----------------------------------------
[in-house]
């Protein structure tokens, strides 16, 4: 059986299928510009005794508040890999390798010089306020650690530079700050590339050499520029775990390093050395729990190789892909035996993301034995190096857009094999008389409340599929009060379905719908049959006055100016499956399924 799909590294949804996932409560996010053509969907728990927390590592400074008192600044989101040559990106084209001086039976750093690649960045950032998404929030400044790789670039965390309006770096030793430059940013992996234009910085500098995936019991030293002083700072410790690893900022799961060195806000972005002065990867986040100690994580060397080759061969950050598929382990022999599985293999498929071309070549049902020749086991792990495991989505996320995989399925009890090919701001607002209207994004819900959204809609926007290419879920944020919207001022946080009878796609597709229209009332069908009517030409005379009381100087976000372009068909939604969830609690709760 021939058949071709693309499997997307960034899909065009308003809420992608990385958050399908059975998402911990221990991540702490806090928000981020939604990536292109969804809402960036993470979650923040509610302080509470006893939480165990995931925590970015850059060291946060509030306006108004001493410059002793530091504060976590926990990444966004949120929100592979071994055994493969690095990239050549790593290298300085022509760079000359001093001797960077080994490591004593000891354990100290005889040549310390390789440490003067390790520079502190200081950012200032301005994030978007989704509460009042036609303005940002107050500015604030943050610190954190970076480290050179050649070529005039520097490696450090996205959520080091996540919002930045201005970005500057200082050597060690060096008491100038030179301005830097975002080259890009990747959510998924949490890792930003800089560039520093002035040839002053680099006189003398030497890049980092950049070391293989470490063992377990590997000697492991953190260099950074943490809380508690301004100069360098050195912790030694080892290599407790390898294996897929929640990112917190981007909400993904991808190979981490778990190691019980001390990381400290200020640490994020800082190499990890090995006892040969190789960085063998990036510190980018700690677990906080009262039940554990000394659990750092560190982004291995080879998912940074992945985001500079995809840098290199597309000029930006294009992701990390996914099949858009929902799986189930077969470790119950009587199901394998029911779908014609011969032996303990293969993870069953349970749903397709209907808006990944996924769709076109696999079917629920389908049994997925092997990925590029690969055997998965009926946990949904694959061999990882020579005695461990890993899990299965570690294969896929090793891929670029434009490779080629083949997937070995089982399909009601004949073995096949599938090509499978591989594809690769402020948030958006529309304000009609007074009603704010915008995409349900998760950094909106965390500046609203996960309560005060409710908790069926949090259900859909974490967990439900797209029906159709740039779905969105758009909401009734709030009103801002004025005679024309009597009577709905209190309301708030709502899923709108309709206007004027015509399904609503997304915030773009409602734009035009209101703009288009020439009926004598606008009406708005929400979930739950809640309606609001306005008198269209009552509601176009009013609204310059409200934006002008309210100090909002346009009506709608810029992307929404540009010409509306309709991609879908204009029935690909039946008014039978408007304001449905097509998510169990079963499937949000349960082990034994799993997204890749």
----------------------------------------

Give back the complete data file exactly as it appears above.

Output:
[in-house]
């Protein structure tokens, strides 16, 4: 059986299928510009005794508040890999390798010089306020650690530079700050590339050499520029775990390093050395729990190789892909035996993301034995190096857009094999008389409340599929009060379905719908049959006055100016499956399924 799909590294949804996932409560996010053509969907728990927390590592400074008192600044989101040559990106084209001086039976750093690649960045950032998404929030400044790789670039965390309006770096030793430059940013992996234009910085500098995936019991030293002083700072410790690893900022799961060195806000972005002065990867986040100690994580060397080759061969950050598929382990022999599985293999498929071309070549049902020749086991792990495991989505996320995989399925009890090919701001607002209207994004819900959204809609926007290419879920944020919207001022946080009878796609597709229209009332069908009517030409005379009381100087976000372009068909939604969830609690709760 021939058949071709693309499997997307960034899909065009308003809420992608990385958050399908059975998402911990221990991540702490806090928000981020939604990536292109969804809402960036993470979650923040509610302080509470006893939480165990995931925590970015850059060291946060509030306006108004001493410059002793530091504060976590926990990444966004949120929100592979071994055994493969690095990239050549790593290298300085022509760079000359001093001797960077080994490591004593000891354990100290005889040549310390390789440490003067390790520079502190200081950012200032301005994030978007989704509460009042036609303005940002107050500015604030943050610190954190970076480290050179050649070529005039520097490696450090996205959520080091996540919002930045201005970005500057200082050597060690060096008491100038030179301005830097975002080259890009990747959510998924949490890792930003800089560039520093002035040839002053680099006189003398030497890049980092950049070391293989470490063992377990590997000697492991953190260099950074943490809380508690301004100069360098050195912790030694080892290599407790390898294996897929929640990112917190981007909400993904991808190979981490778990190691019980001390990381400290200020640490994020800082190499990890090995006892040969190789960085063998990036510190980018700690677990906080009262039940554990000394659990750092560190982004291995080879998912940074992945985001500079995809840098290199597309000029930006294009992701990390996914099949858009929902799986189930077969470790119950009587199901394998029911779908014609011969032996303990293969993870069953349970749903397709209907808006990944996924769709076109696999079917629920389908049994997925092997990925590029690969055997998965009926946990949904694959061999990882020579005695461990890993899990299965570690294969896929090793891929670029434009490779080629083949997937070995089982399909009601004949073995096949599938090509499978591989594809690769402020948030958006529309304000009609007074009603704010915008995409349900998760950094909106965390500046609203996960309560005060409710908790069926949090259900859909974490967990439900797209029906159709740039779905969105758009909401009734709030009103801002004025005679024309009597009577709905209190309301708030709502899923709108309709206007004027015509399904609503997304915030773009409602734009035009209101703009288009020439009926004598606008009406708005929400979930739950809640309606609001306005008198269209009552509601176009009013609204310059409200934006002008309210100090909002346009009506709608810029992307929404540009010409509306309709991609879908204009029935690909039946008014039978408007304001449905097509998510169990079963499937949000349960082990034994799993997204890749």